Belfast AUT Newsletter Issue no. 8- July 2002
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go to previous sectionprevious go to next sectionnext You decide on 3.2% pay offer

The employers have made a "full and final offer" of a 3.2% pay increase for all academic and related staff for 1 August 2002. Some individuals will also gain sums of the order of £100 due to the move to an interim pay spine (see Newsletter 4, May 2002). For this reason the employers describe it as an 3.5% offer. School teachers have been awarded increases of at least 3.5%, and the pay review bodies for nurses, doctors and dentists have recommended slightly more. Sally Hunt, AUT general secretary, commented: "We are deeply disappointed with this offer. It does not meet our members' legitimate aspirations in any way. It means that our members' pay will continue to fall behind comparable professions." AUT Executive could not recommend acceptance of the offer to members, but believe that it is all that can be achieved by negotiation. The offer is being referred to a consultative ballot of members. You will be told that if you reject the offer you must be prepared to take industrial action.

The employers also propose to remove a point at the bottom of the Lecturer A scale, so that it would now start at £22,191 p.a. This ameliorates a glaringly uncompetitive starting salary, but does nothing for those appointed recently, as they do not automatically benefit from this. The Lecturer A scale would now be very short, but progression to Lecturer B is the normal expectation. However, if the University does not adjust the criteria for that progression, many young lecturers will have insufficient time to meet the criteria and could be held at the top of Lecturer A. The removal of the point does not apply to academic-related scales, which would then start four points below the Lecturer minimum. This compares with a gap of one point only a few years ago. It is a further sign that the employers are trying to separate academic-related staff from academic.

There are two attachments to this offer. First is a get out clause, not agreed by the unions, in which the employers claim "flexibility" in applying this offer in institutions in financial difficulty. The second is an acknowledgement by the employers as well as the unions that the current offer does not address the pay problems identified by the Bett report and which have become more acute since. It also commits the employers to joint lobbying with the trade unions to secure the necessary funding to address those problems. I have heard such a commitment more times than I can remember. While acknowledging that academic and related staff have seriously fallen behind comparable professions, the employers have never put their money where their mouth is. Across the UK the proportion of university expenditure on salaries has declined, and in recent years the employers have made the same percentage pay offer to all types of staff, irrespective of the pay gap with comparable jobs.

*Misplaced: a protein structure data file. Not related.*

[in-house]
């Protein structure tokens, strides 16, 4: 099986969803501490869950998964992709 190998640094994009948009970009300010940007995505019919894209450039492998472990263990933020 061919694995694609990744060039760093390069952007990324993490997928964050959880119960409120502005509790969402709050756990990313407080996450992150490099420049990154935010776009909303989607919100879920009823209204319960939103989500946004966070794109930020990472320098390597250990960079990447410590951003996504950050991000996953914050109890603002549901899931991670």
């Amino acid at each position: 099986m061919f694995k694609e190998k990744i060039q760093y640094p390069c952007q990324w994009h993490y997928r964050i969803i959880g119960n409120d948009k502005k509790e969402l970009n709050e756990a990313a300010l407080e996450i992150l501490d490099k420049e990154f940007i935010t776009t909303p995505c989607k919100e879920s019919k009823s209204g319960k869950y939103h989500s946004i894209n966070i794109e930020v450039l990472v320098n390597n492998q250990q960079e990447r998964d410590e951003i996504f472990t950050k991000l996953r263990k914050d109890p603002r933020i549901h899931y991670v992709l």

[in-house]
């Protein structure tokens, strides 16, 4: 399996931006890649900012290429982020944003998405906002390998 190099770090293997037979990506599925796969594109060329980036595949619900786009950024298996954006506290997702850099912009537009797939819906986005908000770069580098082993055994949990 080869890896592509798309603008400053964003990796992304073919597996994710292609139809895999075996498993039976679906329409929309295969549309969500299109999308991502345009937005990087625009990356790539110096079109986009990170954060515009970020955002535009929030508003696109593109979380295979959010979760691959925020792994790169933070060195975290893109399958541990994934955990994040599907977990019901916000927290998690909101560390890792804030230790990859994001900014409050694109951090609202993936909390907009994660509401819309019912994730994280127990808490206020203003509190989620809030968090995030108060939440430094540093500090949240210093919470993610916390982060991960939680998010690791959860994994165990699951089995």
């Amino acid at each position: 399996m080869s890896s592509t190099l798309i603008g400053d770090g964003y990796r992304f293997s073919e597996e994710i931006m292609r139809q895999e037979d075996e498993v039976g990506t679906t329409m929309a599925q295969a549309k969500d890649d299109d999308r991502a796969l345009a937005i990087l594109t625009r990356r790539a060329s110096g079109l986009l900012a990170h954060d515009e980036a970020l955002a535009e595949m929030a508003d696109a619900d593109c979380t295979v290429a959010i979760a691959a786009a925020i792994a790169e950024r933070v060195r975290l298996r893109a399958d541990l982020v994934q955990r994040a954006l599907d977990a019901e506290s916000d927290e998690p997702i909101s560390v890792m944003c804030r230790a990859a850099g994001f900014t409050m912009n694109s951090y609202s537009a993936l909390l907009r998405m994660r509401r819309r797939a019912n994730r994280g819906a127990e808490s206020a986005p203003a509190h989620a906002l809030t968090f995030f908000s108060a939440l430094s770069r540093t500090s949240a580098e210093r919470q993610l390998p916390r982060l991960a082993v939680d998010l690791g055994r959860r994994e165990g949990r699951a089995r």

Ballot papers will be sent out at the end of July, with a return date of 26th September. Full details of the offer showing the transfer to the interim spine will be included. If members reject the pay offer, then AUT will have to bring forward definite proposals in a proper industrial action ballot in the autumn. The earliest that action could start is November. It is unlikely that a one day stoppage would be sufficient. It is possible that we could mount joint action with our academic colleges in NATFHE and the Educational Institute of Scotland, but the last time we tried joint action with NATFHE they did not deliver. A similar pay offer is being recommended by negotiators to members of Unison, Amicus and TGWU, so there is no prospect of across campus action.

Paul Hudson, based on HQ circulars

go to topcontents go to previous sectionprevious go to next sectionnext Academic Strategy passed

There was nearly full attendance at the special meeting of Academic Council on 21 June and the excitement was heightened by Maureen Alden distributing a leaflet on Classics at the door. The V-C announced that the proposals had been amended after pressure from science-based Heads of School so that Research Officers would now be offered Early Retirement/Severance only if it were in the managerial interest. Apart from the V-C's introduction and Paul Hudson's speech, speakers restricted themselves to a single topic in the report.

Maureen Alden oppose the proposal to discontinue teaching in Greek, Latin, Classics and Classical studies. She disputed the student numbers quoted in the Strategy and explained how hard work had built up interest in Classics in the province. The student numbers in the level one courses which studied the classics in translation had shot up this year and, if some of this carried over to other levels, the School would reach its target student-staff ratio. The School had won grants and a Fellowship not mentioned in the Strategy. A string of speakers then told Council how Classics was an essential element in a respectable university and how it illuminated their own subject. In reply it was said that some of the Russell group (including Imperial and LSE) did not teach Classics and the Dean, Bernard Cullen, quoted figures on student load which, after the meeting, he admitted were erroneous.

The debate in the reform of the Institute of Irish Studies was evenly split. There were those who thought that the existing staff were being callously treated and that the high reputation of the Institute could be lost. On the other hand some speakers thought that a wider Institute could invigorate it.